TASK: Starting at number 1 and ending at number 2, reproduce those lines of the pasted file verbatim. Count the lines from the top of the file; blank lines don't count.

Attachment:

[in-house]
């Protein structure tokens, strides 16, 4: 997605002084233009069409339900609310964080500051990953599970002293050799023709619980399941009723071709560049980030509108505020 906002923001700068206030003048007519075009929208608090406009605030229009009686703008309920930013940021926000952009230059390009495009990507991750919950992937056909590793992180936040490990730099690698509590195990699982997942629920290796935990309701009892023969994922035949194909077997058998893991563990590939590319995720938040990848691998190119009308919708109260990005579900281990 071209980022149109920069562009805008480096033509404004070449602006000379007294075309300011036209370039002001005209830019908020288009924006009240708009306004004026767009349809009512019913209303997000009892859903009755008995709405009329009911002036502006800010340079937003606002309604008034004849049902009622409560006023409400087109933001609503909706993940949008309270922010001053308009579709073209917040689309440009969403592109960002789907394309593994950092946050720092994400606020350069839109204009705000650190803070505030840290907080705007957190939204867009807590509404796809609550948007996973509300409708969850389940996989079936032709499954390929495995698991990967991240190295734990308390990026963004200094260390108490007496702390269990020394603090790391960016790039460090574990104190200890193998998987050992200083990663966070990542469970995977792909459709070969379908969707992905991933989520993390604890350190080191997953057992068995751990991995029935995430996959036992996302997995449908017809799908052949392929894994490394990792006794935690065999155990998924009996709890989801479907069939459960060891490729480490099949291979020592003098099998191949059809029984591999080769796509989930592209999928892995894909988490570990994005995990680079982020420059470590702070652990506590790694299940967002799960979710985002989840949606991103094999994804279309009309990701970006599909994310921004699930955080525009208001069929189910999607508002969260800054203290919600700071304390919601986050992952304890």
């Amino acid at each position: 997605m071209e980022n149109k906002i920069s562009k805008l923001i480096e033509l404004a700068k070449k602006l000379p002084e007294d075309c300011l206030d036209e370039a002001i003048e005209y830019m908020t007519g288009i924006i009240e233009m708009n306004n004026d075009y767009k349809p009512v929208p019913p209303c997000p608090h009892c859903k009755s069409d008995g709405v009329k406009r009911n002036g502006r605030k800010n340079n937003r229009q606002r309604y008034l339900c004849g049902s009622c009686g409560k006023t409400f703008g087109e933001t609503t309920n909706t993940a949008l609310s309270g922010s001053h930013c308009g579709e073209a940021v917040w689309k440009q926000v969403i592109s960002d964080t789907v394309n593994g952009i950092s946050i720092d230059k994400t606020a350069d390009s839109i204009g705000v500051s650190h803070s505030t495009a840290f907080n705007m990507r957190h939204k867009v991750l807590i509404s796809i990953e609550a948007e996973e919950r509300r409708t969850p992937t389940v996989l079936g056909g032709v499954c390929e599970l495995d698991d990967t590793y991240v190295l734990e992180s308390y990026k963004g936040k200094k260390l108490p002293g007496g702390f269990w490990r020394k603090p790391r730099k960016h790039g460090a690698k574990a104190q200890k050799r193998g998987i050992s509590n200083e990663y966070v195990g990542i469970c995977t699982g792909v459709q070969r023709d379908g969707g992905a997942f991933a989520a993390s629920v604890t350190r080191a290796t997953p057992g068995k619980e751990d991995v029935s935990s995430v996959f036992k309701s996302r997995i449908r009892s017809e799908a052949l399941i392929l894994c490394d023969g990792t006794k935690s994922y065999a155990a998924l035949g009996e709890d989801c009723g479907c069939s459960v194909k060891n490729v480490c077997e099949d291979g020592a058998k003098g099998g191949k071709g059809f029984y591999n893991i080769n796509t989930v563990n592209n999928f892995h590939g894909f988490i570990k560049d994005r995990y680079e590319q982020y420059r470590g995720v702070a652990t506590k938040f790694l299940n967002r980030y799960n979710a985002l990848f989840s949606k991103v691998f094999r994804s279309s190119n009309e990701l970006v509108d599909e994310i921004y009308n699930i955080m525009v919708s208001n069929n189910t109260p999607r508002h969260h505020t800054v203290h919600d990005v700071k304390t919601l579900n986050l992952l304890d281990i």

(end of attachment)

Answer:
[in-house]
């Protein structure tokens, strides 16, 4: 997605002084233009069409339900609310964080500051990953599970002293050799023709619980399941009723071709560049980030509108505020 906002923001700068206030003048007519075009929208608090406009605030229009009686703008309920930013940021926000952009230059390009495009990507991750919950992937056909590793992180936040490990730099690698509590195990699982997942629920290796935990309701009892023969994922035949194909077997058998893991563990590939590319995720938040990848691998190119009308919708109260990005579900281990 071209980022149109920069562009805008480096033509404004070449602006000379007294075309300011036209370039002001005209830019908020288009924006009240708009306004004026767009349809009512019913209303997000009892859903009755008995709405009329009911002036502006800010340079937003606002309604008034004849049902009622409560006023409400087109933001609503909706993940949008309270922010001053308009579709073209917040689309440009969403592109960002789907394309593994950092946050720092994400606020350069839109204009705000650190803070505030840290907080705007957190939204867009807590509404796809609550948007996973509300409708969850389940996989079936032709499954390929495995698991990967991240190295734990308390990026963004200094260390108490007496702390269990020394603090790391960016790039460090574990104190200890193998998987050992200083990663966070990542469970995977792909459709070969379908969707992905991933989520993390604890350190080191997953057992068995751990991995029935995430996959036992996302997995449908017809799908052949392929894994490394990792006794935690065999155990998924009996709890989801479907069939459960060891490729480490099949291979020592003098099998191949059809029984591999080769796509989930592209999928892995894909988490570990994005995990680079982020420059470590702070652990506590790694299940967002799960979710985002989840949606991103094999994804279309009309990701970006599909994310921004699930955080525009208001069929189910999607508002969260800054203290919600700071304390919601986050992952304890």